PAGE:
Having not posted anything for a very, very long time - mostly, in my defence, because I've been too busy taking photos - I decided I needed both an excuse and a mechanism to revive the blog.
Until I get a better one, I'm going to pick some of the pictures that are most highly rated by flickr's controversial Interestingness algorithm and tell the story behind the short. What made me take it? Was it what I intended? What were the camera settings - and why?
We'll start not with the most 'interesting' but with the first photo I took that made Number 1 on flickr's daily Explore page - however briefly!
I was really just trying to get the hang of the camera and had been experimenting with very high ISO settings. It was late in the afternoon, mid-December and I was walking down London's Embankment towards Albert Bridge.
I'd just taken a shot of the sun setting over the Peace Pagoda in Battersea Park on the opposite bank of the Thames when I turned back towards where I'd parked the car.
The line of lamps and trees lining my route and Albert Bridge in the distance had a certain appeal, with the post-Buncefield sunset casting a warm glow over everything.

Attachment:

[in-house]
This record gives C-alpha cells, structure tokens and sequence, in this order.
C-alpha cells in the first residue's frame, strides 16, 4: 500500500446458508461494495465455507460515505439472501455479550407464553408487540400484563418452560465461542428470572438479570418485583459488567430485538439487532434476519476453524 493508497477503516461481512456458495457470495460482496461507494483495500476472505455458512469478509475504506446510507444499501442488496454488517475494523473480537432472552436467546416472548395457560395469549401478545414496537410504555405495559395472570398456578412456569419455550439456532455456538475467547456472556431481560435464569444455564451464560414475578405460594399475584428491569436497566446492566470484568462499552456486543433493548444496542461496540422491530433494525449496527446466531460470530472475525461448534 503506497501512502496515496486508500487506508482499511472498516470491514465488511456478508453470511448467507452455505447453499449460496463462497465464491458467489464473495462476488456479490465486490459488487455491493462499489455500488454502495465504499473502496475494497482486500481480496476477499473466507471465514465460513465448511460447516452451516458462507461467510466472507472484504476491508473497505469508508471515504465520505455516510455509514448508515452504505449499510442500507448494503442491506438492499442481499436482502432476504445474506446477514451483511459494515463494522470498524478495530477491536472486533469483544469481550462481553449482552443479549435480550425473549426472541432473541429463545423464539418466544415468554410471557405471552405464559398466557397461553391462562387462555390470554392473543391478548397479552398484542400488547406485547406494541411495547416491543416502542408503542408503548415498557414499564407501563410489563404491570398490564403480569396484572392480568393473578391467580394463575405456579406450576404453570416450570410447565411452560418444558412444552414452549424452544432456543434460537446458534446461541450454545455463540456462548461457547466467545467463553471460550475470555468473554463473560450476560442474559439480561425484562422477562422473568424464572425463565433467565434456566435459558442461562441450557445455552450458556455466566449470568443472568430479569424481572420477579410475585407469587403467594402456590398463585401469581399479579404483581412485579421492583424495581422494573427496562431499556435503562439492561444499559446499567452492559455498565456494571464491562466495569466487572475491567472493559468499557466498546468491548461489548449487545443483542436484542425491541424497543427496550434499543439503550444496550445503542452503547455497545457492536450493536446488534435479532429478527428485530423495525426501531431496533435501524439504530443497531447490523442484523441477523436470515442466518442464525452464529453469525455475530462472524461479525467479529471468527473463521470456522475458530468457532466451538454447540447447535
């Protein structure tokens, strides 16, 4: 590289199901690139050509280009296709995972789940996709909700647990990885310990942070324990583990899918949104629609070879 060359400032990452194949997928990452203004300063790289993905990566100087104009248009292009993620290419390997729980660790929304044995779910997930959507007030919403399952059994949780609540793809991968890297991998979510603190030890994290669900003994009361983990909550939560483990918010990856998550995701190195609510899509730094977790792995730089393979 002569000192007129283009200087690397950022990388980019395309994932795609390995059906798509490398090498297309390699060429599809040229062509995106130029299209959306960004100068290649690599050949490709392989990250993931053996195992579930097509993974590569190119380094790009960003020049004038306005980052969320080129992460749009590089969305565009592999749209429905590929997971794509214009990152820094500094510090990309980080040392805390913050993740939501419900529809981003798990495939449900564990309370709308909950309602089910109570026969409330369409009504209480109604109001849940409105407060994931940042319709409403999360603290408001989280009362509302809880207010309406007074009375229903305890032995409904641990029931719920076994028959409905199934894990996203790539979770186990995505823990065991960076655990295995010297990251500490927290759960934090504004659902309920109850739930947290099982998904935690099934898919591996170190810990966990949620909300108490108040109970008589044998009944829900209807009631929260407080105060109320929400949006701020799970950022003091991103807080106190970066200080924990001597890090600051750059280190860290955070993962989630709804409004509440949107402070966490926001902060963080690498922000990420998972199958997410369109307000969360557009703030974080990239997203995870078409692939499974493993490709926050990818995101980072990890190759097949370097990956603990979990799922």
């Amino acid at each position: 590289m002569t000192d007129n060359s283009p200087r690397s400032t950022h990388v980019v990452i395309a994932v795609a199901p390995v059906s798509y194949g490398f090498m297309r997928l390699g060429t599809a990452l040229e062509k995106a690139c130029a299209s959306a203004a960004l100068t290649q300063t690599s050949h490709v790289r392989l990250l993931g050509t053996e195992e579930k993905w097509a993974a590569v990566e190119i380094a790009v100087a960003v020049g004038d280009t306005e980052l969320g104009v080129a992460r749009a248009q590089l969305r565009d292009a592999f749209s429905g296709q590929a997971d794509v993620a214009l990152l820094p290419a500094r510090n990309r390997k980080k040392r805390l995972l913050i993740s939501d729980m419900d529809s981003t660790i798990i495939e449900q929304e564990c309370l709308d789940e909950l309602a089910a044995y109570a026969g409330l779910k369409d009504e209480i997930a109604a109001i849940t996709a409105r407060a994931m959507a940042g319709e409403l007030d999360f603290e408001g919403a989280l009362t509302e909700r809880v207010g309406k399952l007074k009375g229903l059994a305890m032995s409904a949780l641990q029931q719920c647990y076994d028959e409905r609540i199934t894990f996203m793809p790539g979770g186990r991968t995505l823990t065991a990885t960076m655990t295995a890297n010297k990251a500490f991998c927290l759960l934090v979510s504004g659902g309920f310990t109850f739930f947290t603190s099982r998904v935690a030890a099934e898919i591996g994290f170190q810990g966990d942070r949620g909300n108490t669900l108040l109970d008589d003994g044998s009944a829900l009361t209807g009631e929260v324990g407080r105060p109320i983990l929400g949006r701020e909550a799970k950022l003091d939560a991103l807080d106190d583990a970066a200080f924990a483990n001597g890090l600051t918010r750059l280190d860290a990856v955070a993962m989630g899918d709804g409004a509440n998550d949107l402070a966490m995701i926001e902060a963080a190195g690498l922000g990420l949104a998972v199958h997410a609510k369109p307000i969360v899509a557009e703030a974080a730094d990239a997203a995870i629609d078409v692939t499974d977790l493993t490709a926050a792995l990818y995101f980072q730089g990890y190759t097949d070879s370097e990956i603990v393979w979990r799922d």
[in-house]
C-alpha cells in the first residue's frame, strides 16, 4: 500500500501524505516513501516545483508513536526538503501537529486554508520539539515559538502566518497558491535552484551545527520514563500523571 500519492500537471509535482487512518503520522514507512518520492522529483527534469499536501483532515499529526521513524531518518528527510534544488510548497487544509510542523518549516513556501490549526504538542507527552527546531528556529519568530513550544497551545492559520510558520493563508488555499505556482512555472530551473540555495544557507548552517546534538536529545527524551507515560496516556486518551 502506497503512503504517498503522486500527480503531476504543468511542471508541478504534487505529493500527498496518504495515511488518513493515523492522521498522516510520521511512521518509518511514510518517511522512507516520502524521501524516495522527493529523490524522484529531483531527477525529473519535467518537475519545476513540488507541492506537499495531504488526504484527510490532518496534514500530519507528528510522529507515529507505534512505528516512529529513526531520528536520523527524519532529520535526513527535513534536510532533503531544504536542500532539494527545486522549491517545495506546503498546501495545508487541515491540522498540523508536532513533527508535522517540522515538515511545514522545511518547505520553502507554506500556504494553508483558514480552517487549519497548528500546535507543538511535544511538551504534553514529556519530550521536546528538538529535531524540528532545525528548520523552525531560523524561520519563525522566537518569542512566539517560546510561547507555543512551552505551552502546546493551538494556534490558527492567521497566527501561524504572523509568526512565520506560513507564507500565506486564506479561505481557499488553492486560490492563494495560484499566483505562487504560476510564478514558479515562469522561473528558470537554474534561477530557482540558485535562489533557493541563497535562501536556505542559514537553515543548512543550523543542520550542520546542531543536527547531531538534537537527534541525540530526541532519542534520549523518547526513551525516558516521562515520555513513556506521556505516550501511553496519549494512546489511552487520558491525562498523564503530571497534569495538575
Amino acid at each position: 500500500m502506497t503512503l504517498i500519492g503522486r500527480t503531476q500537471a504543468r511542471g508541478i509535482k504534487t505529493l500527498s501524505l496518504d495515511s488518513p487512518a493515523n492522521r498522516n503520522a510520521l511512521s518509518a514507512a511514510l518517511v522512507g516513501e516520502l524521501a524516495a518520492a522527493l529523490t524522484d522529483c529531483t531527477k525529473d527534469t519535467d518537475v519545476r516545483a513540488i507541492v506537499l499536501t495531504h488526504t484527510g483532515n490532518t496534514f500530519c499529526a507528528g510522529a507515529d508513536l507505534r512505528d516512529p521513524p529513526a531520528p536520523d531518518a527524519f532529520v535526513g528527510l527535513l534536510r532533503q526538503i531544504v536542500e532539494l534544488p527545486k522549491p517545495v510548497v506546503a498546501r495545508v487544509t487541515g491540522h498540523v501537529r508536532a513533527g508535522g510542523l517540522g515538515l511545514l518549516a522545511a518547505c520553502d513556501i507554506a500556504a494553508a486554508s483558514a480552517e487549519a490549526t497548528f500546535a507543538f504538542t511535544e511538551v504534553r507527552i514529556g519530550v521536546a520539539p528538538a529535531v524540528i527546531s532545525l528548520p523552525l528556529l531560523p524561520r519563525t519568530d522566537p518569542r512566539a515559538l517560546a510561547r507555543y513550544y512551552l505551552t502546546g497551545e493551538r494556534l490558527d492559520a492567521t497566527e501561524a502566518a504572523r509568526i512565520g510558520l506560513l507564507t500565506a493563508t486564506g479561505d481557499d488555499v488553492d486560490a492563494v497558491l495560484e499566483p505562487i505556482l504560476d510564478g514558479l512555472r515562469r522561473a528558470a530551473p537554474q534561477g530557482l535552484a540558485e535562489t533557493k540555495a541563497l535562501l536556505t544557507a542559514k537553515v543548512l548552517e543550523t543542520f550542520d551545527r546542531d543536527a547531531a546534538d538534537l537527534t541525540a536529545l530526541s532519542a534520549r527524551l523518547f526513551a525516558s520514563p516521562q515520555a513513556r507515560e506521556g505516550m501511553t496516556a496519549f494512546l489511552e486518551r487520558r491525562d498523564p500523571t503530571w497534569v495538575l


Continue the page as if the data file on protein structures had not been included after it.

I took a couple of shots - playing with the perspective - and contnued my walk.
It wasn't until I got home and converted the RAW file with Nikon Capture that it really came together, though. D-lighting to lift the shadows and a little extra warming up helped a lot - as did a later crop and the removal of a very bright truck tail light, both at the suggestion of other flickrites.
Why do I think it hit Number 1? It's an OK shot, but I uploaded it the day the D200 was launched. The world was keen to see what the camera was capable of and it was the best of what turned out to be the biggest batch of D200 shots uploaded that day. Even this disaster had almost 1500 views...
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